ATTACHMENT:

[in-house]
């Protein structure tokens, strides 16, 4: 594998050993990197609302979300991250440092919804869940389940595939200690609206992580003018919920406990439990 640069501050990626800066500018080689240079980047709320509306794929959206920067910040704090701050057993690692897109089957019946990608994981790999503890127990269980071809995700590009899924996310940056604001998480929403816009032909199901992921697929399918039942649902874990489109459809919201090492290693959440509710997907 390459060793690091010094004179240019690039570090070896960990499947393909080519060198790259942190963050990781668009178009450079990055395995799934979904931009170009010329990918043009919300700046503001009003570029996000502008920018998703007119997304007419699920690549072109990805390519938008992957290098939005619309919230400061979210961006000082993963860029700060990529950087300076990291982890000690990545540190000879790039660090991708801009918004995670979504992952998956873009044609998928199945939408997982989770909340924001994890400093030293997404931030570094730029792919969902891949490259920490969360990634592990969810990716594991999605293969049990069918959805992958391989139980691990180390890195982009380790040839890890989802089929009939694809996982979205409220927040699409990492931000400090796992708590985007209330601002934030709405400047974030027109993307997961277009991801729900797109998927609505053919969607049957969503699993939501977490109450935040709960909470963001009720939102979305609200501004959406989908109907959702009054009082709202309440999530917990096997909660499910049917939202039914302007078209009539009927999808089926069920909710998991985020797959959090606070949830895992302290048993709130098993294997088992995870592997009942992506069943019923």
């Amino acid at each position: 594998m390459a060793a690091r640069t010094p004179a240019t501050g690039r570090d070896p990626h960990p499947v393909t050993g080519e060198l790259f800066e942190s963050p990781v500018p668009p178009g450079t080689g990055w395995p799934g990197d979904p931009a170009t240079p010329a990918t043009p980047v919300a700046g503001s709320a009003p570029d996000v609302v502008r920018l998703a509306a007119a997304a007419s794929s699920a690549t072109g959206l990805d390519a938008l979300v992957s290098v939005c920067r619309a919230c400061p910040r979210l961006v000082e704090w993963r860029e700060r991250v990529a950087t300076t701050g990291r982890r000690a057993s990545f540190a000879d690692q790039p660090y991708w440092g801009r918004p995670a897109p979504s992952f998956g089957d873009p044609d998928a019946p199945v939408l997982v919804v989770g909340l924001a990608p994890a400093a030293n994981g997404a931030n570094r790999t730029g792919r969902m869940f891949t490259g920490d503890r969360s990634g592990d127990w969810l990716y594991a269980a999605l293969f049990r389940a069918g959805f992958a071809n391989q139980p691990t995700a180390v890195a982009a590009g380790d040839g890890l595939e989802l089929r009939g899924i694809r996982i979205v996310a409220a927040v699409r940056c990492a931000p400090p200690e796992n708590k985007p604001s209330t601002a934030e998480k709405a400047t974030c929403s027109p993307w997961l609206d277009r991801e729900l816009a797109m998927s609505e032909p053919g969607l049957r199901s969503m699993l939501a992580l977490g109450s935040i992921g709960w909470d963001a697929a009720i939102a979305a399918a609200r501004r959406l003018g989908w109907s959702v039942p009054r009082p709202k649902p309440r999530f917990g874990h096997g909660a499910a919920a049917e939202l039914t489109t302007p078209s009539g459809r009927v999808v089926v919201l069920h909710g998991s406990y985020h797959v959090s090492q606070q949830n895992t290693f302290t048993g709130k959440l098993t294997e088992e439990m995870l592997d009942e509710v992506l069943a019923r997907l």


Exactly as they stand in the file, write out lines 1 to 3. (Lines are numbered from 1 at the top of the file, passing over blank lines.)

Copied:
[in-house]
């Protein structure tokens, strides 16, 4: 594998050993990197609302979300991250440092919804869940389940595939200690609206992580003018919920406990439990 640069501050990626800066500018080689240079980047709320509306794929959206920067910040704090701050057993690692897109089957019946990608994981790999503890127990269980071809995700590009899924996310940056604001998480929403816009032909199901992921697929399918039942649902874990489109459809919201090492290693959440509710997907 390459060793690091010094004179240019690039570090070896960990499947393909080519060198790259942190963050990781668009178009450079990055395995799934979904931009170009010329990918043009919300700046503001009003570029996000502008920018998703007119997304007419699920690549072109990805390519938008992957290098939005619309919230400061979210961006000082993963860029700060990529950087300076990291982890000690990545540190000879790039660090991708801009918004995670979504992952998956873009044609998928199945939408997982989770909340924001994890400093030293997404931030570094730029792919969902891949490259920490969360990634592990969810990716594991999605293969049990069918959805992958391989139980691990180390890195982009380790040839890890989802089929009939694809996982979205409220927040699409990492931000400090796992708590985007209330601002934030709405400047974030027109993307997961277009991801729900797109998927609505053919969607049957969503699993939501977490109450935040709960909470963001009720939102979305609200501004959406989908109907959702009054009082709202309440999530917990096997909660499910049917939202039914302007078209009539009927999808089926069920909710998991985020797959959090606070949830895992302290048993709130098993294997088992995870592997009942992506069943019923």
């Amino acid at each position: 594998m390459a060793a690091r640069t010094p004179a240019t501050g690039r570090d070896p990626h960990p499947v393909t050993g080519e060198l790259f800066e942190s963050p990781v500018p668009p178009g450079t080689g990055w395995p799934g990197d979904p931009a170009t240079p010329a990918t043009p980047v919300a700046g503001s709320a009003p570029d996000v609302v502008r920018l998703a509306a007119a997304a007419s794929s699920a690549t072109g959206l990805d390519a938008l979300v992957s290098v939005c920067r619309a919230c400061p910040r979210l961006v000082e704090w993963r860029e700060r991250v990529a950087t300076t701050g990291r982890r000690a057993s990545f540190a000879d690692q790039p660090y991708w440092g801009r918004p995670a897109p979504s992952f998956g089957d873009p044609d998928a019946p199945v939408l997982v919804v989770g909340l924001a990608p994890a400093a030293n994981g997404a931030n570094r790999t730029g792919r969902m869940f891949t490259g920490d503890r969360s990634g592990d127990w969810l990716y594991a269980a999605l293969f049990r389940a069918g959805f992958a071809n391989q139980p691990t995700a180390v890195a982009a590009g380790d040839g890890l595939e989802l089929r009939g899924i694809r996982i979205v996310a409220a927040v699409r940056c990492a931000p400090p200690e796992n708590k985007p604001s209330t601002a934030e998480k709405a400047t974030c929403s027109p993307w997961l609206d277009r991801e729900l816009a797109m998927s609505e032909p053919g969607l049957r199901s969503m699993l939501a992580l977490g109450s935040i992921g709960w909470d963001a697929a009720i939102a979305a399918a609200r501004r959406l003018g989908w109907s959702v039942p009054r009082p709202k649902p309440r999530f917990g874990h096997g909660a499910a919920a049917e939202l039914t489109t302007p078209s009539g459809r009927v999808v089926v919201l069920h909710g998991s406990y985020h797959v959090s090492q606070q949830n895992t290693f302290t048993g709130k959440l098993t294997e088992e439990m995870l592997d009942e509710v992506l069943a019923r997907l």